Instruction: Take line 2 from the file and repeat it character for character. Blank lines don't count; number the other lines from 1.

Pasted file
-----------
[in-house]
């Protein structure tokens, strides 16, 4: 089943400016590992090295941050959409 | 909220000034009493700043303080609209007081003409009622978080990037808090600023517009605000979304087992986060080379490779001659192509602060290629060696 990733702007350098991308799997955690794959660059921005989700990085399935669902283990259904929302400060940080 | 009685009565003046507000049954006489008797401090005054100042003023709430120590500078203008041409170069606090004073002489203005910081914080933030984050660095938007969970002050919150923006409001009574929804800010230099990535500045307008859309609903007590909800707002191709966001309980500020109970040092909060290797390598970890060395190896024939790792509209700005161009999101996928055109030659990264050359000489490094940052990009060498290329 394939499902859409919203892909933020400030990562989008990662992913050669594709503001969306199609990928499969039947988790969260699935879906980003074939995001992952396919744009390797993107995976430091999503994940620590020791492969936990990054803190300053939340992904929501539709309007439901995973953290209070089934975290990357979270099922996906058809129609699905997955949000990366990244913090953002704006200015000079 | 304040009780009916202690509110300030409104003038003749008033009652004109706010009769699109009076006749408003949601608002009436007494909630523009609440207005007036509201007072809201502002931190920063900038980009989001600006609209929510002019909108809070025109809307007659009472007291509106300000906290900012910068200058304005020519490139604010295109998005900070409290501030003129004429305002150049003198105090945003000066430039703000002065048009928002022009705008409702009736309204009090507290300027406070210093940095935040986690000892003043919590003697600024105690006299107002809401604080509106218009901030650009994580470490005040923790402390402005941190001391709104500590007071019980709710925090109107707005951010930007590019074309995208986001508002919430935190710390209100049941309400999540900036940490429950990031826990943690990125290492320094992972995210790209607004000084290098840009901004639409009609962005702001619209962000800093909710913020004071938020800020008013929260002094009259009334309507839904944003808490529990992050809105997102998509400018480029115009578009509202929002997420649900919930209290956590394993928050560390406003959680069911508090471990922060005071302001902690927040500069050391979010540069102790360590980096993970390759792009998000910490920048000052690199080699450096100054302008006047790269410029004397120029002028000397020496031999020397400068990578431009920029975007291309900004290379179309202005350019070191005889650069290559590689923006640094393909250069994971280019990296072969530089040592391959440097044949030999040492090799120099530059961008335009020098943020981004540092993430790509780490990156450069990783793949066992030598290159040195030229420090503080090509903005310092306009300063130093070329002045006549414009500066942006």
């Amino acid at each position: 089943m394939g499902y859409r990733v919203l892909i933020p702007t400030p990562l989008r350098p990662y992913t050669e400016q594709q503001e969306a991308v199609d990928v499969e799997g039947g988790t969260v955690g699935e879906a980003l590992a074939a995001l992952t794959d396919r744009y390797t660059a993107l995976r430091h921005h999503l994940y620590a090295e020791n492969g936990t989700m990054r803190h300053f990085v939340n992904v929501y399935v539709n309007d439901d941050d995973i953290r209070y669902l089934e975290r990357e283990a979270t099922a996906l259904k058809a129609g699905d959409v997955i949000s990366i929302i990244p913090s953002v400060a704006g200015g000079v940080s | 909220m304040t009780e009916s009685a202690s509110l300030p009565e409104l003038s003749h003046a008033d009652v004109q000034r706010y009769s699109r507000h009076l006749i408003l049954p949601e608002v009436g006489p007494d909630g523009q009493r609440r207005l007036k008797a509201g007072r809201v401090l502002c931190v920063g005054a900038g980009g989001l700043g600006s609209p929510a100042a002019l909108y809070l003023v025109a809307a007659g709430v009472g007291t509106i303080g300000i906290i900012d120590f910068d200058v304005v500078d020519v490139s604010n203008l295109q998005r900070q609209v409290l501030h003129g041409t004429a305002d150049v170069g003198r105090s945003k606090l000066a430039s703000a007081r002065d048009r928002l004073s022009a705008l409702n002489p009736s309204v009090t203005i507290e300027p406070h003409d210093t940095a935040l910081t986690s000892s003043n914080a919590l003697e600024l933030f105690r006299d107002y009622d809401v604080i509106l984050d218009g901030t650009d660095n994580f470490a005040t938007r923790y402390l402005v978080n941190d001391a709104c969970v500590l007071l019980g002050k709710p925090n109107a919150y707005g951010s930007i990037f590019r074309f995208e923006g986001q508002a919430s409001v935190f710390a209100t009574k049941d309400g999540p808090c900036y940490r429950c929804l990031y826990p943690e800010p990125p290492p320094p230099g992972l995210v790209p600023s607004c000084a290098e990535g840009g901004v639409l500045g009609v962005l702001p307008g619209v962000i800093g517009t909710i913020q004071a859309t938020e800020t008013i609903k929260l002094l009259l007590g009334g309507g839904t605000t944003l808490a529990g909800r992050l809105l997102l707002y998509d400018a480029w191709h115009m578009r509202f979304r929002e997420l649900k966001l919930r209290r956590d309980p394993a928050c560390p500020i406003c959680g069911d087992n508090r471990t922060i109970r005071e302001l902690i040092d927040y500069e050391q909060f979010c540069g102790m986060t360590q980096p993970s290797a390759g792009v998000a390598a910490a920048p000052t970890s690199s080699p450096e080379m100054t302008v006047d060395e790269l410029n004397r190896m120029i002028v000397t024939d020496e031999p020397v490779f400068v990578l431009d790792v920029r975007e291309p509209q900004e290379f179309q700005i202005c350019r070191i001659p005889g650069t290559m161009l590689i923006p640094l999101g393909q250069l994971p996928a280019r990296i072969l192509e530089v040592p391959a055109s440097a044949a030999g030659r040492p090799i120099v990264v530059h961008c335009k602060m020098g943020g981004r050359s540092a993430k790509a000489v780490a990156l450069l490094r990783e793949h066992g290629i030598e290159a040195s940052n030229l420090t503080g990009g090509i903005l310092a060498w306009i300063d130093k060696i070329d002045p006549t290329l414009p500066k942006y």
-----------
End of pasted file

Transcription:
């Protein structure tokens, strides 16, 4: 089943400016590992090295941050959409 | 909220000034009493700043303080609209007081003409009622978080990037808090600023517009605000979304087992986060080379490779001659192509602060290629060696 990733702007350098991308799997955690794959660059921005989700990085399935669902283990259904929302400060940080 | 009685009565003046507000049954006489008797401090005054100042003023709430120590500078203008041409170069606090004073002489203005910081914080933030984050660095938007969970002050919150923006409001009574929804800010230099990535500045307008859309609903007590909800707002191709966001309980500020109970040092909060290797390598970890060395190896024939790792509209700005161009999101996928055109030659990264050359000489490094940052990009060498290329 394939499902859409919203892909933020400030990562989008990662992913050669594709503001969306199609990928499969039947988790969260699935879906980003074939995001992952396919744009390797993107995976430091999503994940620590020791492969936990990054803190300053939340992904929501539709309007439901995973953290209070089934975290990357979270099922996906058809129609699905997955949000990366990244913090953002704006200015000079 | 304040009780009916202690509110300030409104003038003749008033009652004109706010009769699109009076006749408003949601608002009436007494909630523009609440207005007036509201007072809201502002931190920063900038980009989001600006609209929510002019909108809070025109809307007659009472007291509106300000906290900012910068200058304005020519490139604010295109998005900070409290501030003129004429305002150049003198105090945003000066430039703000002065048009928002022009705008409702009736309204009090507290300027406070210093940095935040986690000892003043919590003697600024105690006299107002809401604080509106218009901030650009994580470490005040923790402390402005941190001391709104500590007071019980709710925090109107707005951010930007590019074309995208986001508002919430935190710390209100049941309400999540900036940490429950990031826990943690990125290492320094992972995210790209607004000084290098840009901004639409009609962005702001619209962000800093909710913020004071938020800020008013929260002094009259009334309507839904944003808490529990992050809105997102998509400018480029115009578009509202929002997420649900919930209290956590394993928050560390406003959680069911508090471990922060005071302001902690927040500069050391979010540069102790360590980096993970390759792009998000910490920048000052690199080699450096100054302008006047790269410029004397120029002028000397020496031999020397400068990578431009920029975007291309900004290379179309202005350019070191005889650069290559590689923006640094393909250069994971280019990296072969530089040592391959440097044949030999040492090799120099530059961008335009020098943020981004540092993430790509780490990156450069990783793949066992030598290159040195030229420090503080090509903005310092306009300063130093070329002045006549414009500066942006």